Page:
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Troponin I is released in bloodstream of patients with acute myocardial infarction not in free form but as complex.

Troponin, together with tropomyosin, belongs to the group of structural proteins involved in the regulation of striated and cardiac muscle contraction [1, 2]. Troponin consists of three components: troponin C (TnC), troponin I (Tnl), and troponin T (TnT), each of which performs specific functions. (6) TnC is a [Ca.sup.2+]-binding protein containing four metal-binding sites. Two sites located in the C-terminal globular domain of TnC bind both [Ca.sup.2+] (Kris ~[10.sup.7] L/mol) and Me+ (Kris _103 L/mol), whereas two other sites located in the N-terminal domain specifically bind [Ca.sup.2+] with a [K.sub.ass] of ~[10.sup.5] L/mol [1-3]. Tnl inhibits actomyosin ATPase activity, and this inhibition is reversed by the addition of [Ca.sup.2+]-saturated TnC [1, 2]. Tnl and TnC tightly interact with each other and the strength of their interaction strongly depends on the saturation of [Ca.sup.2+]-binding sites of TnC [1,2,4]. In the presence of [Ca.sup.2+], the Kass value for the Tnl-TnC complex is -108-109 L/mol [4]. Multiple sites of Tnl-TnC interaction have been localized [5], and, supposedly, in the presence of [Ca.sup.2+], Tnl wraps around the central helix of TnC, forming contacts with both N- and C-terminal globular domains containing [Ca.sup.2+]-binding sites [6]. TnT provides proper fixation of TnC and Tnl on the actin-tropomyosin filament [1,21. Although TnT interacts with both Tnl and TnC, this type of interaction is not as tight as in the Tnl-TnC complex [4].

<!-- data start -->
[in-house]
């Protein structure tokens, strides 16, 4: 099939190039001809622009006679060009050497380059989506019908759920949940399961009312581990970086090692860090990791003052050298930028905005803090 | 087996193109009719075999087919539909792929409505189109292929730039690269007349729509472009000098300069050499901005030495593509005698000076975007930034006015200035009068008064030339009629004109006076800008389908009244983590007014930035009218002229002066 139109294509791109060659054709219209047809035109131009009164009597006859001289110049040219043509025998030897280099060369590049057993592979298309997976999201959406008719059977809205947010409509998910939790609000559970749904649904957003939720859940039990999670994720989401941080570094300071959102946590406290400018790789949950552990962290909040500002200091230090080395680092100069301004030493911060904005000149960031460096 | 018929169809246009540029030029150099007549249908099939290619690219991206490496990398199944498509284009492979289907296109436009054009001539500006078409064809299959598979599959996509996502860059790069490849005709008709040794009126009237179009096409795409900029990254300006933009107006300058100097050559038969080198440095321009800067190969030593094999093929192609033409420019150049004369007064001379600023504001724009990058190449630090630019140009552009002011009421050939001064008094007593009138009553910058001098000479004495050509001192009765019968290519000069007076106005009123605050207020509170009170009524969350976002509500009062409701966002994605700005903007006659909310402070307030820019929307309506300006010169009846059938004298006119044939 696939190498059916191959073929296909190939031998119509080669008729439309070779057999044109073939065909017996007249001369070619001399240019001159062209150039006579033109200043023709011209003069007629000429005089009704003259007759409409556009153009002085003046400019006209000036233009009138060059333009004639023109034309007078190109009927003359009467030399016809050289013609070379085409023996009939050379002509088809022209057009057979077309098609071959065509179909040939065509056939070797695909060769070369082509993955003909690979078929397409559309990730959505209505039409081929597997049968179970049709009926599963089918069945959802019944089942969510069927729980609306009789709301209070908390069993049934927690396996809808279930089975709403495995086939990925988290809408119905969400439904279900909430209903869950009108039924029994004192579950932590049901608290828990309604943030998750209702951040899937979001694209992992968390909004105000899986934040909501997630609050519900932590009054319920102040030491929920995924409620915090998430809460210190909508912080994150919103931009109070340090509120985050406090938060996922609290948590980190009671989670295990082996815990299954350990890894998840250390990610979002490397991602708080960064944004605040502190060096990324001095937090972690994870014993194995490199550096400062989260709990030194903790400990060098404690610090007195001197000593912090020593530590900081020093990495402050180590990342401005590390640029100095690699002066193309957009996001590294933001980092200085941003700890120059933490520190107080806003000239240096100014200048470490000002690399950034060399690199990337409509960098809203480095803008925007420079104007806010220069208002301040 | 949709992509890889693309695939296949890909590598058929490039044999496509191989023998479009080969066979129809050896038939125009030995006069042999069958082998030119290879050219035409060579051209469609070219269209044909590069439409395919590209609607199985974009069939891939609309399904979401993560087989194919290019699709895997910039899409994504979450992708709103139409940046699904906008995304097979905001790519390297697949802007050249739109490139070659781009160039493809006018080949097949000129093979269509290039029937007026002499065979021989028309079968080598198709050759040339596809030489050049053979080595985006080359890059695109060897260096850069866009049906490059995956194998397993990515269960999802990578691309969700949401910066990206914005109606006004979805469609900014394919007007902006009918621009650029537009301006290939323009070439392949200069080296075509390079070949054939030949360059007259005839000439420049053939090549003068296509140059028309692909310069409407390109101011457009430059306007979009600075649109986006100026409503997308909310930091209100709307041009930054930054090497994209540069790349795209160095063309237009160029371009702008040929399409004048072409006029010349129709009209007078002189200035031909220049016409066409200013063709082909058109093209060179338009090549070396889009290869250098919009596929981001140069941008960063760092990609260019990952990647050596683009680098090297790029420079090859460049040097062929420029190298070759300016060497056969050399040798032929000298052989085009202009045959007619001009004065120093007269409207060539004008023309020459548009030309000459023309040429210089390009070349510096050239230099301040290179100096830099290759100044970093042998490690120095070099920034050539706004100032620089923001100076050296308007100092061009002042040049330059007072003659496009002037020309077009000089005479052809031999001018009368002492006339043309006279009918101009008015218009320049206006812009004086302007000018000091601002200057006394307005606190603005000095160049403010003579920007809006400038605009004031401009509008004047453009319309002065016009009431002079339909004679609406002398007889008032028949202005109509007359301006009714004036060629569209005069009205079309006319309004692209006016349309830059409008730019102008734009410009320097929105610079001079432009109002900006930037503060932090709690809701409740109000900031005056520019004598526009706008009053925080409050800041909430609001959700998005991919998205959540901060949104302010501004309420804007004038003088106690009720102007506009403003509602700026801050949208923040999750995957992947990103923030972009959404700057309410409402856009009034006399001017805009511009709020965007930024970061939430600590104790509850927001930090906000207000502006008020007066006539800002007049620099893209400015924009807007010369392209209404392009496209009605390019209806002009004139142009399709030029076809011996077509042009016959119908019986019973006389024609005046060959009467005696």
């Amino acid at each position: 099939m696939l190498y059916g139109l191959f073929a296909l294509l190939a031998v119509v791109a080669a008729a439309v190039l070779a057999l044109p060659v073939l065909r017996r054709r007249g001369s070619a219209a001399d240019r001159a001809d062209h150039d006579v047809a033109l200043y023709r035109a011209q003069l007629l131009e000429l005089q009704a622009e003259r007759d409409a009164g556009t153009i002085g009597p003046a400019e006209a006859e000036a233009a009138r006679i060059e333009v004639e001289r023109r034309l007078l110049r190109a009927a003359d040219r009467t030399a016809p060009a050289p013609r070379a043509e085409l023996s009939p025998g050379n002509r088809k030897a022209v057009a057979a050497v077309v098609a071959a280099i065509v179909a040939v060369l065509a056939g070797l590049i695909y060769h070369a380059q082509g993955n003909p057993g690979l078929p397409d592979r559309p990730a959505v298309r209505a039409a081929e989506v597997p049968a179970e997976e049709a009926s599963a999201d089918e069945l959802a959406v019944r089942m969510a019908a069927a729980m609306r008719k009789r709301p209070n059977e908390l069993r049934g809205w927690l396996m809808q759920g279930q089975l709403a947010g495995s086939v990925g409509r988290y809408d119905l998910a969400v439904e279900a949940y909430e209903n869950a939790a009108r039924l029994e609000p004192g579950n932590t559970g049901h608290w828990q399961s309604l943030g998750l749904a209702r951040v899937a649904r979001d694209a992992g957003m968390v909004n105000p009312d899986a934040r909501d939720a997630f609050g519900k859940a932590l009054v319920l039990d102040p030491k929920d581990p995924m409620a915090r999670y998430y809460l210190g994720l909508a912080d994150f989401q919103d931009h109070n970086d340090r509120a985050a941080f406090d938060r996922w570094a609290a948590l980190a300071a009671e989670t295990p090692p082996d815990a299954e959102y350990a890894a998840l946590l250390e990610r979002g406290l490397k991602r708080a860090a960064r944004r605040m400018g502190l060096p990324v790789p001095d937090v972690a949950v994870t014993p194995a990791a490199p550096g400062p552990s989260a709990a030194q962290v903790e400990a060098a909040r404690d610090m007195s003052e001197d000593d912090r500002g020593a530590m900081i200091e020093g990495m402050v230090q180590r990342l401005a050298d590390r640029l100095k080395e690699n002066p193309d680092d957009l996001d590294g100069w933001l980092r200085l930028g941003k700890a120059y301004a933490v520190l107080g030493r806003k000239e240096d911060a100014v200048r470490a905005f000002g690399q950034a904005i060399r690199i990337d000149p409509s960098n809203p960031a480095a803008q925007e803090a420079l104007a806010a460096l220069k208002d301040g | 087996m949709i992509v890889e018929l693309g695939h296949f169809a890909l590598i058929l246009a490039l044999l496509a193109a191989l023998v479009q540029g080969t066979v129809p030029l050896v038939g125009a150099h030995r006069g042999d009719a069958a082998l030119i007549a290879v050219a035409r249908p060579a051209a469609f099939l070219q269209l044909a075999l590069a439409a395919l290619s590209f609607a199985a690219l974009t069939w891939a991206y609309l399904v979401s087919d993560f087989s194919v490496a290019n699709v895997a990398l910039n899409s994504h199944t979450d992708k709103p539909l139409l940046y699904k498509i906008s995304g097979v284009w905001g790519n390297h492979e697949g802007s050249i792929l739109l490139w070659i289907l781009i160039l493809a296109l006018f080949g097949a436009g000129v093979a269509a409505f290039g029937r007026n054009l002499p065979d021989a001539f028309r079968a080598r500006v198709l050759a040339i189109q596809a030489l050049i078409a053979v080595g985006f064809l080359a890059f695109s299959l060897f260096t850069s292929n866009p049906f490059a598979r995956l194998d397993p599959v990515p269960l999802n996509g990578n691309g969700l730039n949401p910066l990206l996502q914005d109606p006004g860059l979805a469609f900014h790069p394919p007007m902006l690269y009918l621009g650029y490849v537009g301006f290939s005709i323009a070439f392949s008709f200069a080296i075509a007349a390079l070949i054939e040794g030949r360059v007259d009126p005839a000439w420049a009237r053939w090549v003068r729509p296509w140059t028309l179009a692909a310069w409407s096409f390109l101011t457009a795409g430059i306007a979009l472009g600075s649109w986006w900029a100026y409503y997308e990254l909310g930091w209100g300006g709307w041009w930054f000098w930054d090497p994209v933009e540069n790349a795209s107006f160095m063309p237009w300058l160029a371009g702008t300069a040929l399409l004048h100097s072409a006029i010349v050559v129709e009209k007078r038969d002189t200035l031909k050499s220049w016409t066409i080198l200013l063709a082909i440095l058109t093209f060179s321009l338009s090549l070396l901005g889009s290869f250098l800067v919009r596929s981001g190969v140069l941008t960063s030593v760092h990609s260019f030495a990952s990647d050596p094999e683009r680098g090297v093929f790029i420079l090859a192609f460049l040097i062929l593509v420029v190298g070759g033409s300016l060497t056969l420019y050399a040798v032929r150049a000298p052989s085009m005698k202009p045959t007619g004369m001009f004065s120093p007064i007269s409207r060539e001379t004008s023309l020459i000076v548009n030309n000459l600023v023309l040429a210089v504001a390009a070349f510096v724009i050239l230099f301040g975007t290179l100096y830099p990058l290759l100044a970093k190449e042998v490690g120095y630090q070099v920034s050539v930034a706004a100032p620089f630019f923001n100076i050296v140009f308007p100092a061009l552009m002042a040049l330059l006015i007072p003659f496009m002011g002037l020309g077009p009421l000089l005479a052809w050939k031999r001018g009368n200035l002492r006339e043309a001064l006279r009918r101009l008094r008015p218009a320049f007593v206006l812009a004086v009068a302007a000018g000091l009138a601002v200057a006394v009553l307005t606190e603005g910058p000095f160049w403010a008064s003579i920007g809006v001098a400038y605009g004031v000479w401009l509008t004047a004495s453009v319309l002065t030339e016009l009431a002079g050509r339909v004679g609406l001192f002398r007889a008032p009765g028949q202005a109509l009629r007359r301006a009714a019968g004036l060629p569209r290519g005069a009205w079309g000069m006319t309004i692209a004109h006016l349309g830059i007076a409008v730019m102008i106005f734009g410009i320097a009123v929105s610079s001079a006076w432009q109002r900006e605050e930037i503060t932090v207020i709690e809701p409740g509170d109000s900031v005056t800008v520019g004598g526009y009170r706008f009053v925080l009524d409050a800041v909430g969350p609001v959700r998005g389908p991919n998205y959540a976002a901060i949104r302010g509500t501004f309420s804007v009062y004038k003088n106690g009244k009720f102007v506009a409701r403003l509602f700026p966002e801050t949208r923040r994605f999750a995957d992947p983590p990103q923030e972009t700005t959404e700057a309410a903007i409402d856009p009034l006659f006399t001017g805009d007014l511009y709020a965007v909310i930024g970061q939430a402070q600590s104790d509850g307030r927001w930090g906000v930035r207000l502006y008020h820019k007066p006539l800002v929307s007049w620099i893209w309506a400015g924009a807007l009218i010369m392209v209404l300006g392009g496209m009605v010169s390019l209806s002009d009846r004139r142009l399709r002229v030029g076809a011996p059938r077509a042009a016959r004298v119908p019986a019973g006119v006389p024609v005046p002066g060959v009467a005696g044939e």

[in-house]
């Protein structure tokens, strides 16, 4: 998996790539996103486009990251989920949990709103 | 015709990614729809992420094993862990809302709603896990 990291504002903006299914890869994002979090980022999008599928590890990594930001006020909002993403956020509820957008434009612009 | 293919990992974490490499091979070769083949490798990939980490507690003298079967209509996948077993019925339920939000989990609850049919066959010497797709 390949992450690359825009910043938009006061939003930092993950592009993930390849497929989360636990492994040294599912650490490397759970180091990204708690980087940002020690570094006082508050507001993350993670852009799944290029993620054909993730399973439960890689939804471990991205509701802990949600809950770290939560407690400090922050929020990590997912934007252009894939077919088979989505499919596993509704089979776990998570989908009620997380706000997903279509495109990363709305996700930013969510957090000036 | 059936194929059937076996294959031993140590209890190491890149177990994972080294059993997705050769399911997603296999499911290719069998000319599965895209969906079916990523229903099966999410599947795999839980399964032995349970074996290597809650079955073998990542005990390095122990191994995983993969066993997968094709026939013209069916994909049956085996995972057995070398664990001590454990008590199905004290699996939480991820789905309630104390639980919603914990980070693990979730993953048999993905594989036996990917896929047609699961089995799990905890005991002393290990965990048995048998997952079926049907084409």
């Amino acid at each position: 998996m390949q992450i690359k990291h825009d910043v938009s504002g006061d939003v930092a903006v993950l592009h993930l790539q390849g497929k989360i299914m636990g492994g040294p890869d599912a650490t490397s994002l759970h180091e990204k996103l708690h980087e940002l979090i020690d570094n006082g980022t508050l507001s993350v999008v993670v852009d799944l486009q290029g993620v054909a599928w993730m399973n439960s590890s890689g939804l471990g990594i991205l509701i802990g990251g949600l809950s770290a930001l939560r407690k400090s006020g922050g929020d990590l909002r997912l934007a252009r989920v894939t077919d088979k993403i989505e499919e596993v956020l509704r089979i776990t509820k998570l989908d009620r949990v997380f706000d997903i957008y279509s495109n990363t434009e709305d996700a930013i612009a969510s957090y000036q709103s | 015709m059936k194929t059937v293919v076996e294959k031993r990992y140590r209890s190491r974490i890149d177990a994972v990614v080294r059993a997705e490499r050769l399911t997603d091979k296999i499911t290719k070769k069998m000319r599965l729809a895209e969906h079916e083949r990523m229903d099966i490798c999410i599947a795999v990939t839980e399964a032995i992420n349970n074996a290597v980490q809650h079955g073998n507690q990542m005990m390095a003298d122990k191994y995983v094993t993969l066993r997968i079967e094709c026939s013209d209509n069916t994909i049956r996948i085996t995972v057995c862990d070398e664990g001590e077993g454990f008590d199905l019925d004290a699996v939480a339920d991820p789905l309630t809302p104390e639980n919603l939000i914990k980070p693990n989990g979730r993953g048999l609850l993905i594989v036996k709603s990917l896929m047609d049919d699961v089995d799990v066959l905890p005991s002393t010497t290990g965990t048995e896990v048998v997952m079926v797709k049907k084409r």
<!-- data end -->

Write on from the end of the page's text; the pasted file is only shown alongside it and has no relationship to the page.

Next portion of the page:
Ten years ago cardiac Tnl (cTnI) was introduced as a marker of acute myocardial infarction (AMI) [7,81. cTnI has since proved to be one of the most specific and sensitive markers of AMI [9-12], perioperative myocardial infarction [12], cardiac contusion [13], and other kinds of myocardial tissue damage. Although cTnI has been used as an AMI marker for a decade and several commercial assays are currently available, many important questions remain open. The crucial question of high relevance for assay development and calibration is: In what form is cTnI released into the bloodstream? For instance, cTnI is known to be highly susceptible to proteolysis. (a) What, then, do differently configured immunoassays measure in serum-the whole molecule or various products of the proteolytic degradation? (b) What is the half-life of cTnI in the bloodstream? (c) cTnI has been shown to be phosphorylated by a cAMP-dependent protein kinase [141 and by [Ca.sup.2+]-phospholipid-dependent protein kinase (protein kinase C) [15,16] at different sites. The phosphorylation of Ser-23 and Ser-24 changes the conformation of the TnI molecule and affects interaction of TnI with certain monoclonal antibodies (mAbs) [17,181, but it is unknown in what form-phospo- or dephospho--cTnI is released in the bloodstream. (d) Human cTnI contains two Cys residues (Cys-80 and Cys-97) [191, and oxidation of SH-groups of TnI affects its interaction with troponin components [201 and may also interfere with its binding to mAbs. (e) Whether cTnI is released into the circulation in a free form (as an isolated protein) or as a complex with other troponin components is also unknown. mAbs are usually generated against purified TnI; therefore we can suppose that not all of these antibodies will interact with cTnI complexed with cTnC or cTnT. This means that the sensitivity and the cutoff values for cTnI will depend on the nature of the mAb used for detection of cTnI. Utilization of cTnI as AMI marker will be successful and reproducible only when cTnI circulating in blood is well determined. In this study we analyzed cTnI in the serum of AMI patients with a large collection of mAbs generated against purified cTnI and found that the predominant part of cTnI circulates not in a free form but in the form of a complex.

Materials and Methods

SAMPLES